Luckily, Corben had also been intermittently drawing strips for Jim Warren since late 1970, so turned his energies toward working for him in earnest, specifically on the 8-page colored strip inserts that had just begun appearing in his comic magazine titles Creepy, Eerie, and Vampirella. Drawing on his innovations in the undergrounds, the artist began to create astonishing images, both on his own work and as a colorist on Will Eisner’s legendary Spirit comic strip. Over the next six years at Warren, Corben established himself as one of the most exciting artists in America, culminating in several collaborations with writer Bruce Jones on strips such as “Within You… Without You” (in Eerie #77, #79 and “87) and “In Deep” (in Creepy #101) which remain career highlights.
Meanwhile, in France, a revolutionary new comic magazine, Métal hurlant, was launched in 1975 by the Les Humanoïdes collective, which included artists Moebius and Druillet, and its first six issues all featured work by Corben, whom they had asked to participate. These strips were among his best colorwork from the undergrounds: “Cidopey”; “Going Home,” from Funnyworld #14, Den from Grim Wit and two new Den episodes, which revealed a remarkable artistic advance. Corben’s dystopian, sexual predilections made sense among the avant-garde science fiction strips of Métal hurlant, and over the next few years much of his work was collected into books by French publishers Futuropolis, Triton, Campus and Humanoïdes, and appeared in numerous issues of L’Echo des Savane’s Comics USA magazine. Alongside his Warren strips, Corben was also drawing an adaptation of Robert E. Howard’s Bloodstar for Morningstar Press, who subsequently commissioned him to complete the story of Den.
Squeezed in among his Warren commissions and a burgeoning career in book and record covers, work on Den took several years to complete, though he was spurred on by the emergence of Heavy Metal Magazine in 1977 from the publishers of National Lampoon. Heavy Metal was effectively an American version of Métal hurlant, comprised mostly of reprints from the French title but featuring the ongoing serialization of Den in its first 13 issues. Den remains Corben’s masterpiece, featuring exquisitely dynamic, realistic artwork of a kind that had never been seen in comics before. With sales of Heavy Metal at almost a quarter of a million copies each month, he was finally reaching a wide audience. In 1977, he also created by far his most widely seen piece of art when he was asked to paint the cover of Meatloaf’s first album; Bat Out of Hell, which went on to sell more than 43 million copies. It remains a profoundly iconic image and regularly features in lists of the greatest album art of all time.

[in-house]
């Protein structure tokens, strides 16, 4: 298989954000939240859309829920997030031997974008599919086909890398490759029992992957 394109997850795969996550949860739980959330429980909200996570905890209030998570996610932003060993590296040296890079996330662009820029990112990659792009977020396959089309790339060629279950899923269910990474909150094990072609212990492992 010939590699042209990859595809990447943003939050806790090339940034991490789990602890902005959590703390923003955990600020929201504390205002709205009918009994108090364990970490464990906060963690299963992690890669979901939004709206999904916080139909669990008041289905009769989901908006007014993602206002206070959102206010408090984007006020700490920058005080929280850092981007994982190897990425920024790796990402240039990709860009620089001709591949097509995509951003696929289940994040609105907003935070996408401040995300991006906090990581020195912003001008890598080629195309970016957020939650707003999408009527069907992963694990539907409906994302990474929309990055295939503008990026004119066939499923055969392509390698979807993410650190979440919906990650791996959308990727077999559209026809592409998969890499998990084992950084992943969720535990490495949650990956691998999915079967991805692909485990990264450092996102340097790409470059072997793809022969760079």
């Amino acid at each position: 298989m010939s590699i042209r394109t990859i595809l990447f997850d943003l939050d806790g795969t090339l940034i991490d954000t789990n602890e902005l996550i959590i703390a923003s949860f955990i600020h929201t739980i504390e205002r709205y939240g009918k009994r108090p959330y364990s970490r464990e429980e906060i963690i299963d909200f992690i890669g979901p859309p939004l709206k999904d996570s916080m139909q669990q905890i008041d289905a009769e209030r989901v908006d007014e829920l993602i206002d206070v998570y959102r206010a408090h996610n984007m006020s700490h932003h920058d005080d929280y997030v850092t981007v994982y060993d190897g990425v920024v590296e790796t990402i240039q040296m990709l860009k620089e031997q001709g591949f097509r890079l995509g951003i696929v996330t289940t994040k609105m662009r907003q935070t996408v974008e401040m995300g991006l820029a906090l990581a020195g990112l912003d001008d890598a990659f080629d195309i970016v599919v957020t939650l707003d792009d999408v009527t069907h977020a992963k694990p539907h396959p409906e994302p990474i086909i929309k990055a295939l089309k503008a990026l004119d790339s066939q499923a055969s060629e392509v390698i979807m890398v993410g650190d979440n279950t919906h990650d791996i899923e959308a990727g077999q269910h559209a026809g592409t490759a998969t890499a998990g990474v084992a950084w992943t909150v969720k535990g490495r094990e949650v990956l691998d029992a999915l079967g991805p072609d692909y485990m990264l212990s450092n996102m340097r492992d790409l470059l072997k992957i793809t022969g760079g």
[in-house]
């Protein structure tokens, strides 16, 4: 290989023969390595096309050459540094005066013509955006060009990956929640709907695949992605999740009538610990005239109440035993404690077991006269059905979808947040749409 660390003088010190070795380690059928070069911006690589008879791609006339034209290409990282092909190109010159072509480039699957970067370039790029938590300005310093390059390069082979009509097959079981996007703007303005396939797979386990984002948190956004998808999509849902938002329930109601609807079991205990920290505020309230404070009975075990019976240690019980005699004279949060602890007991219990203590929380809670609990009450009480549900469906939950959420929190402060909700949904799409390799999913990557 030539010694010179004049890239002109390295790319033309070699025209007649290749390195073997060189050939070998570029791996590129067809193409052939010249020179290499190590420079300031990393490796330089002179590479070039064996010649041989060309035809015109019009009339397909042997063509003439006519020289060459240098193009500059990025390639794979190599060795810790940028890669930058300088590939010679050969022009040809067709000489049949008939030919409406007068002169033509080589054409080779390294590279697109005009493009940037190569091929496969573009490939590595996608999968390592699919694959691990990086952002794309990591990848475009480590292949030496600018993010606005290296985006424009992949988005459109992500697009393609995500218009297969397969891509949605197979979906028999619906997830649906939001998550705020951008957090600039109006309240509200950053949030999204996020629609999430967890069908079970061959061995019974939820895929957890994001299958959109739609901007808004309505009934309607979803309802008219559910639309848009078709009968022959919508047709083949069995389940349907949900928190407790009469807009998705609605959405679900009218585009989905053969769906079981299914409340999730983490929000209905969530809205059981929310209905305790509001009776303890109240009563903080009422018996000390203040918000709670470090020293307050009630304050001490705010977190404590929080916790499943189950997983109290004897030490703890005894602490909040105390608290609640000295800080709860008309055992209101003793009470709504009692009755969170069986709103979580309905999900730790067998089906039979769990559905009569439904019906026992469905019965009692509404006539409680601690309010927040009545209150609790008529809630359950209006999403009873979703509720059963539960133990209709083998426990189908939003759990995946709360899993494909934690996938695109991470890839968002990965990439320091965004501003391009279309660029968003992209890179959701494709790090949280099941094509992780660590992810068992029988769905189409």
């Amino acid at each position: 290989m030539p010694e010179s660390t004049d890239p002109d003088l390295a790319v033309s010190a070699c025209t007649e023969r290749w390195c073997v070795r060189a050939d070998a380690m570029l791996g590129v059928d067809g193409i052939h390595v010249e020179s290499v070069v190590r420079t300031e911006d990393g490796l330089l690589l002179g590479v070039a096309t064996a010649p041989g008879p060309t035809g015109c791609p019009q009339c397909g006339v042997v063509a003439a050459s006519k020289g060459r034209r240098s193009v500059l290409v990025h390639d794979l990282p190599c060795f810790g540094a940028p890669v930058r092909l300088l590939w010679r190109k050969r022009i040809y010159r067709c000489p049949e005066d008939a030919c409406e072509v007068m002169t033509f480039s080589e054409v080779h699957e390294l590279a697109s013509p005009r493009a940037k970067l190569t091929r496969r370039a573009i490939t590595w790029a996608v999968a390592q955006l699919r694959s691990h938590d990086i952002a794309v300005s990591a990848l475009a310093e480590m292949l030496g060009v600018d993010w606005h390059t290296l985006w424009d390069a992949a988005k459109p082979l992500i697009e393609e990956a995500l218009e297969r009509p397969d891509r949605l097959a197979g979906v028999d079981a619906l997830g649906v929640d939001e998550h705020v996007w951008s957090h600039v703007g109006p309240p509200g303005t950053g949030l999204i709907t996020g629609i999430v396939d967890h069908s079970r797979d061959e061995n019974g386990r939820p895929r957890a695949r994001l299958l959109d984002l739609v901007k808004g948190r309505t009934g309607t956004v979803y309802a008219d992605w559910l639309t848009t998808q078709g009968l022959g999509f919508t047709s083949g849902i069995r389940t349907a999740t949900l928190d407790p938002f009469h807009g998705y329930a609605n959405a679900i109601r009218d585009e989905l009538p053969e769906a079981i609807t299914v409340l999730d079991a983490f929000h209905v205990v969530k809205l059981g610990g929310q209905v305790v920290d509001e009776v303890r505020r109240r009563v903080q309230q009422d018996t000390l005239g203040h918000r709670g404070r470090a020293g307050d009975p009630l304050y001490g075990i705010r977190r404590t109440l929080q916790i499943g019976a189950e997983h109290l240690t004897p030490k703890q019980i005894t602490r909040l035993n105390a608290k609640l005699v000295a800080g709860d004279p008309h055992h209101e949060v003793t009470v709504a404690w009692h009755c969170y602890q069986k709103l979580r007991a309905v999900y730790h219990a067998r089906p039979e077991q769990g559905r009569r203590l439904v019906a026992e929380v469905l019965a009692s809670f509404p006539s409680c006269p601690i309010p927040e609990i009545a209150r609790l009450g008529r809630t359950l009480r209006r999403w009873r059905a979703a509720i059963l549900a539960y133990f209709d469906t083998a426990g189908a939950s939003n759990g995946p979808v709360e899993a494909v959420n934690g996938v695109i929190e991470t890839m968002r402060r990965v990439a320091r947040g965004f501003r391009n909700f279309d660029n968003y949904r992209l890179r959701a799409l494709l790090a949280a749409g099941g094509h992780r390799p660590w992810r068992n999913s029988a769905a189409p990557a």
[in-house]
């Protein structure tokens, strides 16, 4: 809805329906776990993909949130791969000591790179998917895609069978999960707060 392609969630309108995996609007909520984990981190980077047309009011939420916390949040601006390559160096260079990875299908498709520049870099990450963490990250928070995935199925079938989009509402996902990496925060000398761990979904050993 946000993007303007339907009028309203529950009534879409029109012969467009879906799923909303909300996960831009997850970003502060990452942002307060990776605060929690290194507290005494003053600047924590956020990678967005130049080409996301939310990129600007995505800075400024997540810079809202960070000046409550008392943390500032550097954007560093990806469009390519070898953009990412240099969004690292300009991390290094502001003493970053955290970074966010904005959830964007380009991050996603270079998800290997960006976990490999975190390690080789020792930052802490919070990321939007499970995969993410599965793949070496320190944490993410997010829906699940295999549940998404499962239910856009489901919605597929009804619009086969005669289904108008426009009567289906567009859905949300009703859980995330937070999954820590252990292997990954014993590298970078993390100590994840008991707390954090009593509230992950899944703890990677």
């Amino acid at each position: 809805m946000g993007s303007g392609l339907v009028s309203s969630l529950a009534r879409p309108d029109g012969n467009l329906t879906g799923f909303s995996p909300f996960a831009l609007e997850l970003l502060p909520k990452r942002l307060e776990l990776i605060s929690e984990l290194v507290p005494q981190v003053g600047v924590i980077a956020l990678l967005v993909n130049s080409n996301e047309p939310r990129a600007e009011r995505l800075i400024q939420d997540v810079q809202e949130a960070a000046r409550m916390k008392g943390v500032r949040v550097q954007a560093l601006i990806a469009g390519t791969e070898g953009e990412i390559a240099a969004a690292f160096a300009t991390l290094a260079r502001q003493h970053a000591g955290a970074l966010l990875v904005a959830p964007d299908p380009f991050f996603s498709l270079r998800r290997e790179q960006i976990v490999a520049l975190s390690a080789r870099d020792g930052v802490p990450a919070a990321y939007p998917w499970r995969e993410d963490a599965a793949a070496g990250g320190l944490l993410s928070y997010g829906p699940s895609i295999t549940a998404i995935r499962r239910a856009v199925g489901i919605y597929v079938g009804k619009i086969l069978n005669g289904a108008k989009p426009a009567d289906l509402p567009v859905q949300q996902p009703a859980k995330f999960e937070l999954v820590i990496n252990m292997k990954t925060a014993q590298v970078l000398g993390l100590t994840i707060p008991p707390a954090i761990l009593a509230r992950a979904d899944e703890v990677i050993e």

Den’s success proved to be bittersweet; Morningstar’s graphic novel was released under their Ariel imprint as Neverwhere, but their contract with Corben ensured that they kept all profits from the strip for five years. This was particularly galling as the artist was now being represented by the Spanish agent Josep Toutain, who had so successfully introduced his Spanish artist to Jim Warren and was now selling Corben’s work throughout Europe. Most importantly, and radically, however, after Den, Corben worked completely autonomously, creating and owning his own work, which was then syndicated around the world by Toutain, making him, alongside Eisner, the first truly International American comic creator. His first project after Den was Mutant World, written by Jan Strnad, which was sold to Warren for his new 1984 comic, and published almost simultaneously in Toutain’s own Spanish version of 1984. Along with Den and his Warren collaborations with Bruce Jones, Mutant World shows Corben at the peak of his powers, with the artist reveling in the strip’s bleak post-apocalyptic milieu. For the next few years, much of his output was serialized first in Heavy Metal before being collected into graphic novels, starting with New Tales of the Arabian Nights (again written by Strnad) in 1978 and ’79. This was followed by newly colorized serializations of Rowlf, “The Beast from Wolfton” (From Grim Wit #1) and Bloodstar, the second adventure of Den; Muvovum, which ran from 1981 to 1983, and then, in 1985, The Bodyssey with writer Simon Revelstroke, his last Heavy Metal strip for many years. The 1981 feature-length animated Heavy Metal movie included a lengthy section based on Den, securing his position as one of the magazine's most visible artists.